Gray appointed interim director KS Innovation Center for Advanced Plant Design
Leading science manager Jim Gray has been appointed Interim Director of the Kansas Innovation Center for Advanced Plant Design effective May 19. Announcing the appointment, Kansas Wheat CEO Dusti Fritz noted Gray's more than two decades of professional, regulatory and leadership experience in the agriculture and biotechnology industries.
The Kansas Bioscience Authority announced in mid-May that they will fund the Kansas Innovation Center for Advanced Plant Design in the amount of $4 million for fiscal year 2010. The Innovation Center is a public and private collaboration between Kansas Wheat, Kansas State University, the University of Kansas and many private investors. The Center will use a unique, state-of the art technology platform to conduct wheat, sorghum and native plants research targeted to specific market needs in the areas of human health and nutrition, animal nutrition and health and biofuels/biomaterials.
"Gray will lead the Center's start-up team which develops and promotes innovative technologies to increase the grain industry's capacity for improvements--particularly in the areas of water and nutrient use, pest management, environmental variability, agronomic improvements and value-added traits," Ms. Fritz said. "Jim's specialist skills and diverse industries background will further strengthen the Center's ability to interact with Kansas State University agricultural scientists in addressing agronomic challenges and University of Kansas scientists in identifying value-added nutritional and medicinal traits."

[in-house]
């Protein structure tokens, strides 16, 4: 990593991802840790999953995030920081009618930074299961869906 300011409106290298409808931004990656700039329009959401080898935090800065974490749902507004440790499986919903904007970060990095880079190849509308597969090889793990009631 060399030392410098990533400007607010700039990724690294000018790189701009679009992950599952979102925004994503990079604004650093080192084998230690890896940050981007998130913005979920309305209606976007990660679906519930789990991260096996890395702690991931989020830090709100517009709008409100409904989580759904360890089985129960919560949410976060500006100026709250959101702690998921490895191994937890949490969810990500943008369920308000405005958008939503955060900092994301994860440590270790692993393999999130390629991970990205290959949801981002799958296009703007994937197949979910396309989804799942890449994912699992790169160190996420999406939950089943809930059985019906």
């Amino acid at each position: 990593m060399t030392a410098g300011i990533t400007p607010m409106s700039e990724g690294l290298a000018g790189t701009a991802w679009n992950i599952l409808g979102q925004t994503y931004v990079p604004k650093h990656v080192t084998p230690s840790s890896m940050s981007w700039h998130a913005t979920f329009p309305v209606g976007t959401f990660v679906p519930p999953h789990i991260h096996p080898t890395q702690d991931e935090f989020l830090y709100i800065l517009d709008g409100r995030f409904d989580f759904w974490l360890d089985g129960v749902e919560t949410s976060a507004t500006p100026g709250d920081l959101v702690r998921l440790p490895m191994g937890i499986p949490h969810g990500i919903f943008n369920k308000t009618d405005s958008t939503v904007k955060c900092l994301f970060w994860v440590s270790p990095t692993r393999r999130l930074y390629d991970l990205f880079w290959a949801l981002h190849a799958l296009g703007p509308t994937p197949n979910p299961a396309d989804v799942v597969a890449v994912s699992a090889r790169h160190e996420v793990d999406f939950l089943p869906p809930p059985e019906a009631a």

Gray has worked extensively in corporate settings at Fortune 100 level companies, and spent a number of years in trade and industry related positions as well. He is a recognized and trusted resource for counseling corporations, grower boards, state departments of agriculture and state legislatures across the country.
His career experience spans the agricultural, food, feed and bioenergy industries, dealing with a variety of stewardship issues on topics ranging from traits, seed and chemical inputs, crop production, ethanol, biodiesel, feed and food processing and more. He has worked with Bayer CropScience as the state affairs manager, with the Western Crop Protection Association as the director of regulatory and environmental affairs, and as a production manager and sales representative with a variety of prominent agricultural and chemical companies.
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